Baseline to Baseline, your game recaps

1 Comment

What you missed while playing with your beer bottle opening remote control

Spurs 99, Thunder 96: Learning to win is filled with hard lessons, and the Spurs have been dishing them out to the Thunder all season. These are teams on opposite trajectories, but the Spurs have things to teach the young Thunder.

The latest came in a game where it was painfully clear how much more athletic the Thunder are, and with the Spurs on the second night of a back-to-back their legs looked tired. For a stretch late in the game, the Spurs missed six of seven while Serge Ibaka was bothering Duncan and blocking everything.

I can’t really stand the “they just find a way to win” cliché, but the Spurs just do not die. They stayed in it with smart plays then Manu Ginobili got the game winning free throws by making the veteran play of driving into Ibaka and drawing the foul. Meanwhile the Thunder were making rookie mistakes like when Russell Westbrook stepped on the line trying to inbound the ball. Oklahoma City’s final shot was not a mistake, Kevin Durant drew the double and got Thabo Sefolosha got a good look. It just missed. Hard lesson.

Magic 109, Sixers 93: If you don’t close out on Orlando’s three point shooters and mean it, it will be a long night. Orlando made 16 of 31 from beyond the arc. It was interesting early because Elton Brand went all 2006 and put up 18 early points. The Magic countered with the twin towers of Howard and Gortat. Dwight Howard had a double-double by halftime with that lineup and the Magic were in control the whole way.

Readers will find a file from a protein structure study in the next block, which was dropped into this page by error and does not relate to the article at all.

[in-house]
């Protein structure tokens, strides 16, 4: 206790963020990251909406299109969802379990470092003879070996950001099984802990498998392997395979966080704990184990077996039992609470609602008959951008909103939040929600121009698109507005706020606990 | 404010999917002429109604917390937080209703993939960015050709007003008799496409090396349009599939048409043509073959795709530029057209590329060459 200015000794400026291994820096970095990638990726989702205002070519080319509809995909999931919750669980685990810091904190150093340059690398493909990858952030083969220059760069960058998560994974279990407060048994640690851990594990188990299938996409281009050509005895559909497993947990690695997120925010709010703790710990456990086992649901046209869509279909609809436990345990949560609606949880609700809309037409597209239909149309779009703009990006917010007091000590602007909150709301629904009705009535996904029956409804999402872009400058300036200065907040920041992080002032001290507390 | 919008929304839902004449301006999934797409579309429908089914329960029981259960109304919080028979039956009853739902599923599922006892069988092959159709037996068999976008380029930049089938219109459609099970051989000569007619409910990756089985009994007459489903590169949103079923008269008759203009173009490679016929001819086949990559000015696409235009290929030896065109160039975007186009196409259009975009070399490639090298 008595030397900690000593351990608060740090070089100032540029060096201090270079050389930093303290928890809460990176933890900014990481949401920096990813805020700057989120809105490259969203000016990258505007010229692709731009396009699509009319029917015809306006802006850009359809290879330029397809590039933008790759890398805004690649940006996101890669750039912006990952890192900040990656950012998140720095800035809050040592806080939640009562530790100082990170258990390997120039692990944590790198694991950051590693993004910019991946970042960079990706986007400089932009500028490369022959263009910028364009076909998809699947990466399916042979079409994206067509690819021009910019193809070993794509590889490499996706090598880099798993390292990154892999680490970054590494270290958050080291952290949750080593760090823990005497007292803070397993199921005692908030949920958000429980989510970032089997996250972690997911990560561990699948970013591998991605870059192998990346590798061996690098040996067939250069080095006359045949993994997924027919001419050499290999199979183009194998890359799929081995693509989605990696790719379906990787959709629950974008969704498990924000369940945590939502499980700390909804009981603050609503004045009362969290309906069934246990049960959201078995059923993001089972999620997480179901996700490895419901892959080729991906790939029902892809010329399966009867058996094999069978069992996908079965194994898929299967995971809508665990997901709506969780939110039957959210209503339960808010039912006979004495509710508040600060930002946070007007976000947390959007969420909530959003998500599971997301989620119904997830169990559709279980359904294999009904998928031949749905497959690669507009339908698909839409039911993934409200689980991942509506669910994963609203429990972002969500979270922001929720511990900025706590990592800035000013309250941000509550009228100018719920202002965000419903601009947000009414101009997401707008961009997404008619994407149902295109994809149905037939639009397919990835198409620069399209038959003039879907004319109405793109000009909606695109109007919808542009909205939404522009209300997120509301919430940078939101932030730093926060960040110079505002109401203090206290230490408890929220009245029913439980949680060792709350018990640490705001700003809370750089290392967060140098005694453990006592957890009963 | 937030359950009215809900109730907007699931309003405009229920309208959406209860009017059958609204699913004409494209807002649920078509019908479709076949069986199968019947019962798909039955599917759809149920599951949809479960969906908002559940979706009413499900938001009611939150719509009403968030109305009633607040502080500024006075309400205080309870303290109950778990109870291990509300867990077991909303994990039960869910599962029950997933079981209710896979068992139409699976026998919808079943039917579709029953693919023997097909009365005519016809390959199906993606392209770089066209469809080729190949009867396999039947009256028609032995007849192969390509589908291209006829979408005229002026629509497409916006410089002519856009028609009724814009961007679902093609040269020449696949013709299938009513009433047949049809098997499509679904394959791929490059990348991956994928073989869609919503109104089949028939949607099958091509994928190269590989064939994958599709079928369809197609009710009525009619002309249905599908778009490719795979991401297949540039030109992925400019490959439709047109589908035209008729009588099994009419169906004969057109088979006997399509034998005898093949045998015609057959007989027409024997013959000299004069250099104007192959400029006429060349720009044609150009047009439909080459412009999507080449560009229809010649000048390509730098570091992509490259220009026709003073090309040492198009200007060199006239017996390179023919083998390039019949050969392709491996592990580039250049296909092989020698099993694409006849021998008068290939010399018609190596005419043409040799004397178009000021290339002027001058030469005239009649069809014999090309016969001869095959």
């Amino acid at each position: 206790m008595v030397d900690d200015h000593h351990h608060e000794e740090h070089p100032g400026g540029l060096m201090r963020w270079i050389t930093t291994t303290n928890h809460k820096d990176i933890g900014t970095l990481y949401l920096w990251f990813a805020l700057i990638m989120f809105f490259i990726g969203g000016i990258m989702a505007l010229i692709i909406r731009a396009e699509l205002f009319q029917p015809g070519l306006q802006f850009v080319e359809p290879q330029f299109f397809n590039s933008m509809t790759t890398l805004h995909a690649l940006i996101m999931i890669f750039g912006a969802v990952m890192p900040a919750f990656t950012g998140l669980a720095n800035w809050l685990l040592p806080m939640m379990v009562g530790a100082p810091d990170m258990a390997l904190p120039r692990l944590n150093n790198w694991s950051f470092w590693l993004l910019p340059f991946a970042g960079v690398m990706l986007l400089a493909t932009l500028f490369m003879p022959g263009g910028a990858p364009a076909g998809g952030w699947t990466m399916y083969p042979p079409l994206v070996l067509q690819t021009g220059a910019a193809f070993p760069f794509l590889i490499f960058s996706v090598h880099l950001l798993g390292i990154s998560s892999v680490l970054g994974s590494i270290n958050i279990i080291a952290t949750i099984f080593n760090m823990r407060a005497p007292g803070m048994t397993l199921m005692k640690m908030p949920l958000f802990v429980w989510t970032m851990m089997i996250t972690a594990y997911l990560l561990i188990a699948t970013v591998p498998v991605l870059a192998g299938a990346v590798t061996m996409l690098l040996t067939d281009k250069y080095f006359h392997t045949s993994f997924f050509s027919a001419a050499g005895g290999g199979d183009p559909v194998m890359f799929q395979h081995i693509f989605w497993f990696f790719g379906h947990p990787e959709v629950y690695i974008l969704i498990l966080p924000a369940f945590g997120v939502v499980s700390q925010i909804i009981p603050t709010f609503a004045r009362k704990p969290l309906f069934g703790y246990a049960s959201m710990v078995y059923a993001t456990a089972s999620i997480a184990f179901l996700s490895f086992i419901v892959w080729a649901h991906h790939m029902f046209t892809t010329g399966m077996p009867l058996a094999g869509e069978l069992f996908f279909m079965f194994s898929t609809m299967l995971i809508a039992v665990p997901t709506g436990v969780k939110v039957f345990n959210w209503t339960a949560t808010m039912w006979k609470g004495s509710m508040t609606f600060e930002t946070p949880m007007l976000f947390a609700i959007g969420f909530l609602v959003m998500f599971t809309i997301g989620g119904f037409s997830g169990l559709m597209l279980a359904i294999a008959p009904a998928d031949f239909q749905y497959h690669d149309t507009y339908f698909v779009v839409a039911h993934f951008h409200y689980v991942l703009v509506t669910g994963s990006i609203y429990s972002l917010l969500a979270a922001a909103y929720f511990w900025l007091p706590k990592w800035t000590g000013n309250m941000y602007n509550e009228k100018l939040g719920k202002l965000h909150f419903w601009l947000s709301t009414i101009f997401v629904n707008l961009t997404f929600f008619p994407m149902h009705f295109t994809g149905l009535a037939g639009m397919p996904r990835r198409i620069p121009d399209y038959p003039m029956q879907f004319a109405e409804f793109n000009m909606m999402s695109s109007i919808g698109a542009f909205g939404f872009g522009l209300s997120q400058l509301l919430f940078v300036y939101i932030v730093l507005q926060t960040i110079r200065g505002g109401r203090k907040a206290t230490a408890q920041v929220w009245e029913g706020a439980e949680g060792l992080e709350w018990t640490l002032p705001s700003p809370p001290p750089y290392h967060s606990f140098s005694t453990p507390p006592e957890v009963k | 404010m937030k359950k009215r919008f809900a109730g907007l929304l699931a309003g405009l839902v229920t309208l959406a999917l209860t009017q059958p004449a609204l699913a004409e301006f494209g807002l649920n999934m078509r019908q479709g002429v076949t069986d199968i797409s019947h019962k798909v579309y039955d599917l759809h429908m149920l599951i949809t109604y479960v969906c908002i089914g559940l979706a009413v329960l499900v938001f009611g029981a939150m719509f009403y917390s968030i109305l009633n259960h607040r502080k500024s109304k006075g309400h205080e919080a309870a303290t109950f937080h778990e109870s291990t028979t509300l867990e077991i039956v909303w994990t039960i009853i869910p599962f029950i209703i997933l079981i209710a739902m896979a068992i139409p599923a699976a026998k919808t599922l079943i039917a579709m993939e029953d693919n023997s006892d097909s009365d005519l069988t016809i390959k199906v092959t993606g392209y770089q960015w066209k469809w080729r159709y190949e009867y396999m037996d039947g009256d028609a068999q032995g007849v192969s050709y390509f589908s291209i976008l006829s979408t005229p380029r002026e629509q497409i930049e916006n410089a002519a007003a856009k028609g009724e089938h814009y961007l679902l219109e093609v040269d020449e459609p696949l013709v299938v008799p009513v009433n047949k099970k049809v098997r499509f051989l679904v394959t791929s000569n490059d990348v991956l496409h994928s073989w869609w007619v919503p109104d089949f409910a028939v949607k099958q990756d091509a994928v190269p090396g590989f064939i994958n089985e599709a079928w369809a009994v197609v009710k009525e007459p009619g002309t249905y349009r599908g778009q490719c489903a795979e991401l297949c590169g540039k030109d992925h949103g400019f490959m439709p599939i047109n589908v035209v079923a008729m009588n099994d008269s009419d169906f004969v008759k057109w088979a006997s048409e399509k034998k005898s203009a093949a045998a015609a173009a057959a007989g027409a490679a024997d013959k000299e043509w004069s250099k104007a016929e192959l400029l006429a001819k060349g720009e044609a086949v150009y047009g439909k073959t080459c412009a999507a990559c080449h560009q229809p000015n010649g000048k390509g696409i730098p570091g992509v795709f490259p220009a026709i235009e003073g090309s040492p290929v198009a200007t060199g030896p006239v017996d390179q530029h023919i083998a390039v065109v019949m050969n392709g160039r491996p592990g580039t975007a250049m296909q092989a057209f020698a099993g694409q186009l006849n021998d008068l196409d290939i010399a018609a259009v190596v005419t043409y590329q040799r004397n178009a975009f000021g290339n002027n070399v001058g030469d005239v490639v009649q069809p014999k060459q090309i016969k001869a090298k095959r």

Heat 99, Nets 89: Would it surprise you if I said that the Nets had the lead at halftime and got blown out in the third quarter? What if I told you the Nets made a late push but Miami held them off because Wade was 9 of 13 and the Heat just had better talent and could make the plays?

Bulls 98, Rockets 88: Hustle cannot make up for terrible shooting. Chicago played pretty good defense, but Rockets just missed open looks all night long. They shot 33 percent for the game and in the first 18 minutes of second half shot 13 percent. For the Bulls right now any win is a good one.

Bucks, 98, Hawks 95: Please, please let this be the four/five matchup in the East. It would be the best first round matchup of all the playoffs. Andrew Bogut and Al Horford are just fun to watch go at each other. Or see if the Hawks can keep John Salmons from scoring 32, 16 in the final quarter (when he was the best player on the floor).

This was not Joe Johnson’s finest hour. He fouled John Salmons late, trying to deny him the ball out near midcourt (the resulting free throws put the Bucks up 97-95). At the other end the ball was in his hand and he had a little eight-foot baseline floater that normally falls but did not this time, and that was ballgame.

Raptors 106, Timberwolves 100: Defense was banned from the Target Center for this one. Toronto just happened to shoot better on the night.

Hornets 115, Mavericks 95: Dallas has lost three of four since their 13-game post-trade wining streak, and they may now be playing their way into a tough first-round matchup. This game swung on a 23-0 Hornets run from last in the second quarter over to the start of the third. Not sure what else you think you need to know, teams that give up 23-0 runs rarely win games. Marcus Thornton had 28 after being pushed into the starting lineup.